While most firm leaders’ perceive their website as a late stage affirmation tool, clients actually use a firm’s website as an early stage learning tool.
Over the years, I’ve come to the realization that there are 4 stages a client goes through in hiring a professional services firm. And, we’ve found that there is a direct relationship between what clients do during each of these stages and what you should be doing as a firm to enable them along their journey. For example, during Stage 1 clients seek learning to understand the context of a problem they face. In response, your firm should be developing an ample supply of high quality thought leadership that provides answers to those challenges. In short, you should be mapping a client’s objective at each stage to the activities you perform within marketing and business development to enable them.
Coinciding with each set of activities are a set of tools you can use as a professional services marketer to be successful. The tools in your arsenal range from your website, to marketing automation, CRM, Intranets, DAM and ERP. There are, of course, many more, but those are the big ones in most firms. You may be using all these technologies or you might just be using a few. Regardless, they are the primary tools at your disposal that can help advance the success of your marketing and business development activities while enabling your clients’ to successfully accomplish their objectives at each stage of the buying process.
I’ve also noticed that firm leaders’ perception of one of these tools— the corporate website — is often in the wrong place. They see it as a late stage buying tool, when it really should be an early stage marketing tool:
Websites Don’t Belong on the Right Side of the Model
A lot of firm leaders see their corporate website as little more than a late stage affirmation tool. The site exists primarily to provide proof of the firm’s credentials. Leads and new client conversations occur primarily via referrals and outbound business development activities. It is largely, and often falsely, believed that the first time a client would actually visit a firm’s website is quite late in the buying process. In these firms, senior partners see the website primarily as a tool clients use to evaluate a short list of firms they’re considering hiring. They’re already in the sales dialogue and the site is seen as a reference tool.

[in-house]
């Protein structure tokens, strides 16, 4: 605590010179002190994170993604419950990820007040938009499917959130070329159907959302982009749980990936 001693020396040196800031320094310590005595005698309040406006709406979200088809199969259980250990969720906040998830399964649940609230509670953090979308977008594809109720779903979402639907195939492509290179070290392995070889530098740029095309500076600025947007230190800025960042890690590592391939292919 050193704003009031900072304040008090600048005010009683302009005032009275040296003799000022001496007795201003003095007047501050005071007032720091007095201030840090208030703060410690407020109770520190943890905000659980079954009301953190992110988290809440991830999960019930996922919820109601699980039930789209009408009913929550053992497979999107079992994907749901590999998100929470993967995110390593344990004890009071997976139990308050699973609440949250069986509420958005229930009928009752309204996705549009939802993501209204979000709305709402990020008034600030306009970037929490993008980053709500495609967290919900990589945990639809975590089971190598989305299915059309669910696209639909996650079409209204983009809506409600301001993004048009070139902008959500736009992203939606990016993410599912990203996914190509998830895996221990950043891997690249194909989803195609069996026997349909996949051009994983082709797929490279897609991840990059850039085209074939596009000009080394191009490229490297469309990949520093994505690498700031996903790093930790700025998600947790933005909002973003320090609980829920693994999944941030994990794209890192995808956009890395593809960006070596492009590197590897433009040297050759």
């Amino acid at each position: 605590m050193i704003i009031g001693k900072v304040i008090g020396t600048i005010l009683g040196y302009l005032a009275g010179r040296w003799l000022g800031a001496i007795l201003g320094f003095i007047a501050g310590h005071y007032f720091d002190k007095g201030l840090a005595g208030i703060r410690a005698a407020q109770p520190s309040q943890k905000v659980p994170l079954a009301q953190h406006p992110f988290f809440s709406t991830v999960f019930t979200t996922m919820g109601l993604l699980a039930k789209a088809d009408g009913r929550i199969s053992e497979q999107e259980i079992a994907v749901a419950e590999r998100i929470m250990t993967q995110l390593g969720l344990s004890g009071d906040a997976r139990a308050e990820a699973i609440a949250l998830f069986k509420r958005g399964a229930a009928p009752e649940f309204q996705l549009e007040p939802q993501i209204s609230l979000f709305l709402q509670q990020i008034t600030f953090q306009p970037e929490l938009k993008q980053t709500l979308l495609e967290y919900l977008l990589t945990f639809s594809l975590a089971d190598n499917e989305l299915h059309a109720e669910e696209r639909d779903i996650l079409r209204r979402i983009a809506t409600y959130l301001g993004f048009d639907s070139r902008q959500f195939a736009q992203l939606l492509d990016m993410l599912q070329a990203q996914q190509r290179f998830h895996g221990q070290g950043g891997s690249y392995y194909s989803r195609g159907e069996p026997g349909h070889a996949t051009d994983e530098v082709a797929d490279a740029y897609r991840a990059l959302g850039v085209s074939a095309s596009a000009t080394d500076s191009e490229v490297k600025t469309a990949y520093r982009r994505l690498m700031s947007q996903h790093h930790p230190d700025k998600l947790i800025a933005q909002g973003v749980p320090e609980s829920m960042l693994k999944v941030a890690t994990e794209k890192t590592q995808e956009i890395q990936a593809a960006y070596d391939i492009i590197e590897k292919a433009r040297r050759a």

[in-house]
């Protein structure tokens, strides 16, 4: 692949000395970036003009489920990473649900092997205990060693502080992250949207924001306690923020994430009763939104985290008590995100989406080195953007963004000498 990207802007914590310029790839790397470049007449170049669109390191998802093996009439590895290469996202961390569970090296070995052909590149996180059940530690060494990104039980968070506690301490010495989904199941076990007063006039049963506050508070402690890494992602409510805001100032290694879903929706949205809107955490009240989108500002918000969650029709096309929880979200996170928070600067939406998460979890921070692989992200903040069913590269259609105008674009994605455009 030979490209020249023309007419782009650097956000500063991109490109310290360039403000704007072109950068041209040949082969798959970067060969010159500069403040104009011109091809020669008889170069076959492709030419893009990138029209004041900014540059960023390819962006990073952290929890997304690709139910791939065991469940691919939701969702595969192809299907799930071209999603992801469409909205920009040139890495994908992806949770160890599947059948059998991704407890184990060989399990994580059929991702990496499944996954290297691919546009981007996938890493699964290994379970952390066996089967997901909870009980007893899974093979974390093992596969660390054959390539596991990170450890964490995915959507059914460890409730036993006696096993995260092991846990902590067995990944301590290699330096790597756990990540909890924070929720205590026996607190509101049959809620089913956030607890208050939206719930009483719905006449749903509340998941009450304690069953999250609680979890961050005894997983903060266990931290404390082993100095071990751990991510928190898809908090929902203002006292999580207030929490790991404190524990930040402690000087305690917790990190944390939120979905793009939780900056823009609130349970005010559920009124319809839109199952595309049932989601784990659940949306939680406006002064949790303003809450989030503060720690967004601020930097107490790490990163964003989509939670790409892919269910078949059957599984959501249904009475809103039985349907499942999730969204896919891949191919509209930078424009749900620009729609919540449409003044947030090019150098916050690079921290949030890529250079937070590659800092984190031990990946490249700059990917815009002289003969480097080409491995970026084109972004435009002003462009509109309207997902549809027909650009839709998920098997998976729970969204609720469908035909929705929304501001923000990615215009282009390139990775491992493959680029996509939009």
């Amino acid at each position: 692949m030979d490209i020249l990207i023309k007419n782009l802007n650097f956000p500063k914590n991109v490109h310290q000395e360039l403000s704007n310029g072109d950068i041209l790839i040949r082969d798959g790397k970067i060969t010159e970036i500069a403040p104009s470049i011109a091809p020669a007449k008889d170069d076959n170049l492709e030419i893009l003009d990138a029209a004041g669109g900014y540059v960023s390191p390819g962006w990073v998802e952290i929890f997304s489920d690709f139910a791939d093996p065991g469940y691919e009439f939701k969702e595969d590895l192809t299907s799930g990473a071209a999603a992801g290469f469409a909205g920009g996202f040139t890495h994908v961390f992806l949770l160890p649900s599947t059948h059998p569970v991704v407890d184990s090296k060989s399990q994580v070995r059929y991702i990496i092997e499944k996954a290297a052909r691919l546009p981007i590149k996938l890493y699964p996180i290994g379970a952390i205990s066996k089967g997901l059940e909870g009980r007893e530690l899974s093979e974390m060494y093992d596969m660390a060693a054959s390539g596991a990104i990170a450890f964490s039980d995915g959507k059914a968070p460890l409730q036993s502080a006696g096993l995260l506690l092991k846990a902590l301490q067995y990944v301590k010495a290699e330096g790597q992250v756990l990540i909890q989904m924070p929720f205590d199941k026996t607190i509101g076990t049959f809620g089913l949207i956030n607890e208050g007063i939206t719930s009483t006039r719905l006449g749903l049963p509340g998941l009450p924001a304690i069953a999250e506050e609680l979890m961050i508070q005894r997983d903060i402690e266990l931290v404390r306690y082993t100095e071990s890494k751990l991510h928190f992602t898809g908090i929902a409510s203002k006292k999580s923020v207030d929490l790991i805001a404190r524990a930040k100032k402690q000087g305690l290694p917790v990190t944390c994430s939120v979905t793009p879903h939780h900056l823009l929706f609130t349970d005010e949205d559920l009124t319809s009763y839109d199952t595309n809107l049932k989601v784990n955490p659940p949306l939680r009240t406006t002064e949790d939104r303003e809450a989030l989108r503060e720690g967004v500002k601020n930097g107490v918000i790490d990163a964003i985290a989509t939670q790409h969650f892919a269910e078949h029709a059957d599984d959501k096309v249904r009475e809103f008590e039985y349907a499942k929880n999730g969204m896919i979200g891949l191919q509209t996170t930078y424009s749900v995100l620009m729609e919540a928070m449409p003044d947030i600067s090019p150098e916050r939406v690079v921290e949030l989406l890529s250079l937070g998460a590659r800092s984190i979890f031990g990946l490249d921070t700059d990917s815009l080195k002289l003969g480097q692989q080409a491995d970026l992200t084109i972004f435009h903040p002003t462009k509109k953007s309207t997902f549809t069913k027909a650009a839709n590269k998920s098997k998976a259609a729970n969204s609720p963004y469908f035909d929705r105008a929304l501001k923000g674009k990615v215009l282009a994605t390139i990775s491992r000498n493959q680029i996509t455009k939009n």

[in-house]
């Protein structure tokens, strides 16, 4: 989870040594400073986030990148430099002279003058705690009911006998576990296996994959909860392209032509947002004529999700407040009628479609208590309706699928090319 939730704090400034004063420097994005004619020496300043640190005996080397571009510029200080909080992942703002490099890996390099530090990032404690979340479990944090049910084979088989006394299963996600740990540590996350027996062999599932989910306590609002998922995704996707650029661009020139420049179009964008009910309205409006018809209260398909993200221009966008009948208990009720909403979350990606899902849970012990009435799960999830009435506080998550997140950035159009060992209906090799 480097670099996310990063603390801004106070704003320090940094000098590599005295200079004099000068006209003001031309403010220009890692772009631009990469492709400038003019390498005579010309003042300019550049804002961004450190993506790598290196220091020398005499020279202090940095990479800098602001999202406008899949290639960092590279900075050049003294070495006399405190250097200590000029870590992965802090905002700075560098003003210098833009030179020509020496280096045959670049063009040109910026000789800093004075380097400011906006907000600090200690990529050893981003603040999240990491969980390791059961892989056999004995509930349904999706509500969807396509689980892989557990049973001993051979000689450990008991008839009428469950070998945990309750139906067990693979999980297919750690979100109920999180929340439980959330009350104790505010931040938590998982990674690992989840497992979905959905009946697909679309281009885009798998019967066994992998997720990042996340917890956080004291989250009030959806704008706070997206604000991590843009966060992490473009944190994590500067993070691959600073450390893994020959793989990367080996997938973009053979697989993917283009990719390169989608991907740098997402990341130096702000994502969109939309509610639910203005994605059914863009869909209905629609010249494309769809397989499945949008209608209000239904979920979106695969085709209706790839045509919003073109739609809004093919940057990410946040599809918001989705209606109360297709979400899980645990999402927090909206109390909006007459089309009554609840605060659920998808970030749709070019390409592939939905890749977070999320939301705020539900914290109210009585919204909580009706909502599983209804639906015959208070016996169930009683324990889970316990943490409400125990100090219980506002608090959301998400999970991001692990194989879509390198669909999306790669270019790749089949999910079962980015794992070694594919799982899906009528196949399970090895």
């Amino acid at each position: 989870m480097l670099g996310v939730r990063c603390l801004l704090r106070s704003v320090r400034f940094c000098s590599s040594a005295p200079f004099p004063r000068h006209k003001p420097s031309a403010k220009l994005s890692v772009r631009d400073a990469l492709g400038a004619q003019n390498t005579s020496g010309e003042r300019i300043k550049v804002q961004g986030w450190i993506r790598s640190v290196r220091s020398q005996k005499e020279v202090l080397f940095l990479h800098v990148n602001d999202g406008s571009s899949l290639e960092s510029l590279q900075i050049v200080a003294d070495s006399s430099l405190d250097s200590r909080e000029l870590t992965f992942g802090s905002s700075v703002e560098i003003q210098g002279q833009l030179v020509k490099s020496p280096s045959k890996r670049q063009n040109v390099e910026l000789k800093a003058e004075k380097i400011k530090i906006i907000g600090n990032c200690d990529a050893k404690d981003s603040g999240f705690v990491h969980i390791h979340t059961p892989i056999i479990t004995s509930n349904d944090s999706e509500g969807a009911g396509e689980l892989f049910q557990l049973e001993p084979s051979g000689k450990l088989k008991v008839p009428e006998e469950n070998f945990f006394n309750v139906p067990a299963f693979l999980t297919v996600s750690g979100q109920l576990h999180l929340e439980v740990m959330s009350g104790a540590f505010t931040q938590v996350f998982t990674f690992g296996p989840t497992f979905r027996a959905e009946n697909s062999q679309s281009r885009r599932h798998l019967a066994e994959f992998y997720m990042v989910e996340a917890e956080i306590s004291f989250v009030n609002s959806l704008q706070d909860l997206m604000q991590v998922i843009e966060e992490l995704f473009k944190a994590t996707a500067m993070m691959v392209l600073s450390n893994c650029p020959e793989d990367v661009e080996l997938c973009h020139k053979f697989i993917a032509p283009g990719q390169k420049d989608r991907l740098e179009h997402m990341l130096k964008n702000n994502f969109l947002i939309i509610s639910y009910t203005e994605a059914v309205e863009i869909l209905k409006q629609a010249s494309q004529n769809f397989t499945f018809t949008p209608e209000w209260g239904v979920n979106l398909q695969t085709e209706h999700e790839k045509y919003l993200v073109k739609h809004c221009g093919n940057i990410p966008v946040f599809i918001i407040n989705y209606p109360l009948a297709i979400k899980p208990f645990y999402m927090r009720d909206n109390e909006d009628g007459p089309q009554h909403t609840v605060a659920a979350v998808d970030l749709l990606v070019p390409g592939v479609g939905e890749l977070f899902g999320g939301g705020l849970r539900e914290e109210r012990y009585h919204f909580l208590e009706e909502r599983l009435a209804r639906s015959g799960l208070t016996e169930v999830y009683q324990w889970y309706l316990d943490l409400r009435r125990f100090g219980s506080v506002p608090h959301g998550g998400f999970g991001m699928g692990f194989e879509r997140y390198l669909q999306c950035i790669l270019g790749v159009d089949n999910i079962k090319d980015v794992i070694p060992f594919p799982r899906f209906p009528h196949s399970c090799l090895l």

This is readily apparent based on the content these firms prioritize on their web properties. Much of the existing site real estate is used to showcase the firm’s past experience in a wide range of projects and client types — to build confidence in already engaged prospects. Simultaneously, the firm goes to great lengths to articulate its key points of difference from other firms like it — “we use only seasoned people, you’ll have access to senior partners, we guarantee our work unconditionally.” The firm is trying to create separation in a late stage buying process therefore these messages are seen as highly important. As a result, they’re often found directly on the homepage or are linked from a page in the main site navigation labeled “Why Us.”
Websites Belong on the Left Side of the Model
The problem is that virtually all our experience and the data from our site (and our clients’ sites) tell us this is not when or how clients use firm’s websites. Actually, as it turns out, clients use websites much earlier in the hiring process. They use them first and foremost during the learning process. They find firm’s websites via search when they’re seeking answers to major challenges they face in their business. They might physically seek what your firm has to say on the topic (“What is McKinsey saying about AI?”) or more likely they’re generally researching a topic (“What are the best opportunities to bring AI into supply chain planning?”). Usually, they’re finding these answers, through Google, within a firm’s thought leadership. Or, they’re finding them through industry journals or events that often point them back to your firm’s thought leadership in one way or another.